[whatwg] several messages about <hr> and related subjects

Ian Hickson ian at hixie.ch
Wed Feb 20 17:57:02 PST 2008

Executive summary: no changes made; not much controversy.

On Sat, 21 May 2005, Rimantas Liubertas wrote:
> On 5/21/05, Ian Hickson <ian at hixie.ch> wrote:
> <...>
> >
> > Actually Steven Pemberton gave some interesting examples of what look 
> > to me like valid use cases for <hr/> in a recent talk of his. Search 
> > for <hr> in these slides:
> > 
> >    http://www.w3.org/2005/Talks/04-19-steven-XHTML2-XForms/
> > 
> > I don't really see what else to use for those.
> I see no point for this even in this case. If you separate _sections_, 
> then they are already separate and you can style sections themself.
> Example: http://rimantas.com/bits/hr/nohr.html
> And if <hr> had any semantic meaning, then it was trasfered to class 
> attribute ;)

But this isn't necessarily separating sections (chapters). Look at any 
book of fiction -- there's definitely a level of separation that is 
between paragraphs that is within a section.

Indeed I wrote pretty much that before.

On Mon, 23 May 2005, Mikko Rantalainen wrote, in response to that:
> > 
> > They're not really sections. The chapter is the section, these are 
> > paragraphs together in the same chapter, with a divider between some 
> > of the paragraphs.
> > 
> > I read a lot of fiction books and when I come across a "* * *" it 
> > reads to me like a paragraph, saying "Meanwhile, in a different part 
> > of the universe:"; it doesn't read as "end section. new section:".
> I read the "* * *" part exactly the same way. And I consider your quoted 
> text to be the header for that sub-section even though it's omitted from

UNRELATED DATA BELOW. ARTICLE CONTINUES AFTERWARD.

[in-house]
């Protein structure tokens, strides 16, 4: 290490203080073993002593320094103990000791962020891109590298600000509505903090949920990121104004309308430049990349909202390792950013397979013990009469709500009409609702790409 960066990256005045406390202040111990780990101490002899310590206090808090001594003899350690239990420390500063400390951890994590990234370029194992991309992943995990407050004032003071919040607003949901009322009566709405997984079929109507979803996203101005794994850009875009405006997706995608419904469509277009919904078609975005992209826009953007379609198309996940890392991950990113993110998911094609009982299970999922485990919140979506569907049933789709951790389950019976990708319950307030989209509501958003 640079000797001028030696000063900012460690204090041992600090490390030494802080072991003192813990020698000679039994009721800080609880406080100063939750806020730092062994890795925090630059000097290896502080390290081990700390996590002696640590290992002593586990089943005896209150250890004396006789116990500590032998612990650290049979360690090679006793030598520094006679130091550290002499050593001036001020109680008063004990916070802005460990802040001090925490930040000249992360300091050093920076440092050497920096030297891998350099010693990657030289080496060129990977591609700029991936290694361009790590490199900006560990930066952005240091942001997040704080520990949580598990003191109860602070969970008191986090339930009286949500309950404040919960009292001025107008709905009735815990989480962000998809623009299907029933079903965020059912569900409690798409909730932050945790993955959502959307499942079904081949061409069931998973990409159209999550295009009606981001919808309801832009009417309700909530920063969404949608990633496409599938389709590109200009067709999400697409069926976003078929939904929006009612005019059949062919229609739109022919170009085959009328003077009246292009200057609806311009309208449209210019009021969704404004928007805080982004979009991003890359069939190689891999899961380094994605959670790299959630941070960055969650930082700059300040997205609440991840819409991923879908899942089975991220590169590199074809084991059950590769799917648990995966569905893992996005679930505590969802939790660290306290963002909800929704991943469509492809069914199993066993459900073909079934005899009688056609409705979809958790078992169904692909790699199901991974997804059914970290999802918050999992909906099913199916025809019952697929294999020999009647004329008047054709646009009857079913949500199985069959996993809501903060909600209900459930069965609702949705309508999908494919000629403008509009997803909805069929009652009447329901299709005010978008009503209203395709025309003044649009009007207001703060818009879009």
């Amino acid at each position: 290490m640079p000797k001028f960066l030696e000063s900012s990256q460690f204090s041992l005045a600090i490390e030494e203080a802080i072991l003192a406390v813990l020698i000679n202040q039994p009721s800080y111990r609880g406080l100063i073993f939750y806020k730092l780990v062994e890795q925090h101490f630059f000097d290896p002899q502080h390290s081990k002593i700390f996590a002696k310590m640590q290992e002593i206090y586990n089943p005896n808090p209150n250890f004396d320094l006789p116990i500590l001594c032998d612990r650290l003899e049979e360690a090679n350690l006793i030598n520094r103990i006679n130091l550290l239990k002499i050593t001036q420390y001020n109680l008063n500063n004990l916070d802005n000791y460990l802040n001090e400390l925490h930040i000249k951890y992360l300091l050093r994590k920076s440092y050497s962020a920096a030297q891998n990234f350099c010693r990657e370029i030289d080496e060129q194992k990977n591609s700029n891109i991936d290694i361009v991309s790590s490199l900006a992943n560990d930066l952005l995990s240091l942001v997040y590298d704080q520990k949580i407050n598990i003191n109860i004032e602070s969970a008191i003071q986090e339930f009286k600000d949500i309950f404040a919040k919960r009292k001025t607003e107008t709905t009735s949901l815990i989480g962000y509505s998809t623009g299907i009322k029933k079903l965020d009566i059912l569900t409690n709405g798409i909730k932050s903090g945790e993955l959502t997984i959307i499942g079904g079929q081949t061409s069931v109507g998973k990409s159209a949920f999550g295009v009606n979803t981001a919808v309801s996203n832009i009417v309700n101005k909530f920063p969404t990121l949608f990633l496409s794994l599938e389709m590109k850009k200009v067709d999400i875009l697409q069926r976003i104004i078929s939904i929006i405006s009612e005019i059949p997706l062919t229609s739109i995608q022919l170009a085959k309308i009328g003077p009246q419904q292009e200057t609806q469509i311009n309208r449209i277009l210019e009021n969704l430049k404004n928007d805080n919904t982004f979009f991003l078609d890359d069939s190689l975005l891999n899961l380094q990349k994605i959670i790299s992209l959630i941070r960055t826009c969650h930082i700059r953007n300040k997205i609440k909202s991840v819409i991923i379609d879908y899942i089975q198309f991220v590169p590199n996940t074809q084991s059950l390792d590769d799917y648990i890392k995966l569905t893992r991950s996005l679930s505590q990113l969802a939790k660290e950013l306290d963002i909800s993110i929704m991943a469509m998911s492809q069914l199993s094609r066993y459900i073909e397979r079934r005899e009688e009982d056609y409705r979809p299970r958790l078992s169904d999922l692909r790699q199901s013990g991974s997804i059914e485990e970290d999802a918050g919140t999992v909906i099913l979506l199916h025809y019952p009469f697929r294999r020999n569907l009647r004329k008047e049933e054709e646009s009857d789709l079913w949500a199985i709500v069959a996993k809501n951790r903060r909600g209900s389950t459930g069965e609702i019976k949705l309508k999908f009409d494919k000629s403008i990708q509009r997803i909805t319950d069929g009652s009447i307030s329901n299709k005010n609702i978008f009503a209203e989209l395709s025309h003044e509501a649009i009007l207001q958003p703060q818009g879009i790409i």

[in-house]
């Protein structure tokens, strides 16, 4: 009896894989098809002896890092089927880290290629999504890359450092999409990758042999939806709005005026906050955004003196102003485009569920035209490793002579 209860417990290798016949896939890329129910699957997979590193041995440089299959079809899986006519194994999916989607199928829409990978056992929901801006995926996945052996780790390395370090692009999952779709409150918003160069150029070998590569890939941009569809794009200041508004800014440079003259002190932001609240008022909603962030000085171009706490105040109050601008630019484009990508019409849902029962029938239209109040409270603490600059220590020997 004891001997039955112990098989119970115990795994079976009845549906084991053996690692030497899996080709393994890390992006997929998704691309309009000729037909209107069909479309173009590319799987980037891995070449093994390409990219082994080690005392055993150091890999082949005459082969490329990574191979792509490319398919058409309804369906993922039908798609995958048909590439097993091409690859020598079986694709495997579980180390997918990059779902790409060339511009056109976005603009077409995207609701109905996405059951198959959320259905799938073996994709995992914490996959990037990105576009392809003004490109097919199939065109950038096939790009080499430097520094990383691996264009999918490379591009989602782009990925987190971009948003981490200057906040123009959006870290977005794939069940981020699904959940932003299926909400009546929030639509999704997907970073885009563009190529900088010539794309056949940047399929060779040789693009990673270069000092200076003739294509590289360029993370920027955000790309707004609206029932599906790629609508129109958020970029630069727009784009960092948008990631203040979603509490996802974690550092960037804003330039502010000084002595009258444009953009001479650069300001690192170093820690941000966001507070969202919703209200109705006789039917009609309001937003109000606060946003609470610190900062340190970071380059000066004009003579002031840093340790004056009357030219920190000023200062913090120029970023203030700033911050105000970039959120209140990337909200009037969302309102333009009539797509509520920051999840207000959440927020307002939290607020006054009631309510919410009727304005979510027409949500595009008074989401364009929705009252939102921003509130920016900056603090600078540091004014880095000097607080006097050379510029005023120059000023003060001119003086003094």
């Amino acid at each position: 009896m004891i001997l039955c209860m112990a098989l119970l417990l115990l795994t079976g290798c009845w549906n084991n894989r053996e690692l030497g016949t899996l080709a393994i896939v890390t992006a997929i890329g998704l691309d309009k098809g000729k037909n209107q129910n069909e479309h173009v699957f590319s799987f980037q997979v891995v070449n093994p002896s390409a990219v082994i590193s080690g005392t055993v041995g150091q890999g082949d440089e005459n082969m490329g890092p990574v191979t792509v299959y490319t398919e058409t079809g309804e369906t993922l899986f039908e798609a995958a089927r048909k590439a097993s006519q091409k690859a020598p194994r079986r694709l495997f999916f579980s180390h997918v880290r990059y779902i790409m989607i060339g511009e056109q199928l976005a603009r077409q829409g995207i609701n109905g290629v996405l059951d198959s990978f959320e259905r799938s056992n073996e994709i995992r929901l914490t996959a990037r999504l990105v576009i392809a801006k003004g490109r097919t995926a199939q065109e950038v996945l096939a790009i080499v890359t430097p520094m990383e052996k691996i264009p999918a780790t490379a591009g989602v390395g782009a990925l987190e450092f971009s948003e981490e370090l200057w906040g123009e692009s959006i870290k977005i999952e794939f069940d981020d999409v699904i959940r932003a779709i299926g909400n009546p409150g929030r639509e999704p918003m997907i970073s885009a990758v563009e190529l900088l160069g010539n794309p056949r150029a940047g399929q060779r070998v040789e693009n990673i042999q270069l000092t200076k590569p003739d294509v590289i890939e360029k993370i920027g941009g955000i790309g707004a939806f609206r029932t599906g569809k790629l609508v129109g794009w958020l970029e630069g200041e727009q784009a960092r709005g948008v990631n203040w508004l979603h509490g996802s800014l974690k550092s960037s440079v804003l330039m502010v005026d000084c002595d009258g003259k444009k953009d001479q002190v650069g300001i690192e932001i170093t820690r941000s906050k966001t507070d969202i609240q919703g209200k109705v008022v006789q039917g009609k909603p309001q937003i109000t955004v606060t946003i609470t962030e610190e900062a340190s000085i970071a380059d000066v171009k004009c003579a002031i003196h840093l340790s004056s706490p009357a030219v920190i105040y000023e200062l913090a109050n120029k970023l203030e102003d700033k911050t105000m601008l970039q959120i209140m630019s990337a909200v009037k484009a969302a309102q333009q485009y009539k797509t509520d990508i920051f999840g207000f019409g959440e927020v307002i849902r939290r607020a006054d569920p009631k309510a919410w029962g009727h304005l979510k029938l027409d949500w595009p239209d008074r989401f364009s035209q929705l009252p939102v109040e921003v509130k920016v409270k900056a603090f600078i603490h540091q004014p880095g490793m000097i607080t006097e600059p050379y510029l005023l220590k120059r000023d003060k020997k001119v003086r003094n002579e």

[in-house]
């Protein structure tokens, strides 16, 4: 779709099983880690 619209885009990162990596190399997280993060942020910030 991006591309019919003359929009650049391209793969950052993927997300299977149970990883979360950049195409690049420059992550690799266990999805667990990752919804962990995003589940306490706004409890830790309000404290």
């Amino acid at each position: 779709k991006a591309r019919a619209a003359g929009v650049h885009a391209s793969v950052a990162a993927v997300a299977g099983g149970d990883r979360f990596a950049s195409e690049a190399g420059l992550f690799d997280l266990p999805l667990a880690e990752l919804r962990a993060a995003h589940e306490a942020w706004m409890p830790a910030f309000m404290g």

> the output. I feel that the correct markup to use would be
> <section><!-- chapter starts here -->
> <h>Yet another chapter</h>
> <section><!-- 1st point of view, really a subsection -->
> <h class="undisclosed">In the Jack's basement</h>
> ...
> </section>
> <section><!-- presentation adds "* * *" here -->
> <h class="undisclosed">Meanwhile in the Bill's room</h>
> ...
> </section>
> </section><!-- chapter ends here -->

I don't think that's the structure. I think the structure is you have a 
section (a chapter) and it has paragraphs that are separated.

> In my opinion, this is the correct sematics for the content. To increase 
> excitement for the reader, some of the content is hidden during the 
> presentation. If you feel that hiding the information is part of the 
> semantics in this case (arguably that may be true), just drop all the 
> <h> elements with class "undisclosed" above.

I think this is trying to fit typical conventions on a mode of thinking 
that doesn't match the typical conventions. I don't think it's really a 
good abstraction to use.

> I think this is an example of why an <h> element shouldn't be required 
> inside a <section> element.

It's not.

> > To put it another way, sections are things that you can put a title 
> > to. There's no title you can put to a group of paragraphs separated 
> > from other groups of paragraphs in the same chapter of a work of 
> > fiction, in my experience. It's just the same chapter, with the 
> > narrative exploring different characters or scenes.
> I think you can always put a title to a group of paragrahps. It's just 
> that sometimes (often?) you decide to leave it out for brevity / clarity 
> / excitement / whatever.

If you leave it out, it doesn't have a title.

On Thu, 2 Jun 2005, R.J.Koppes wrote:
> I too think <hr> carries semantics, although the tagname implies it's 
> fot presentaional use. things like <divider> or <seperator> sound more 
> reasonable I think

Too late for that! :-)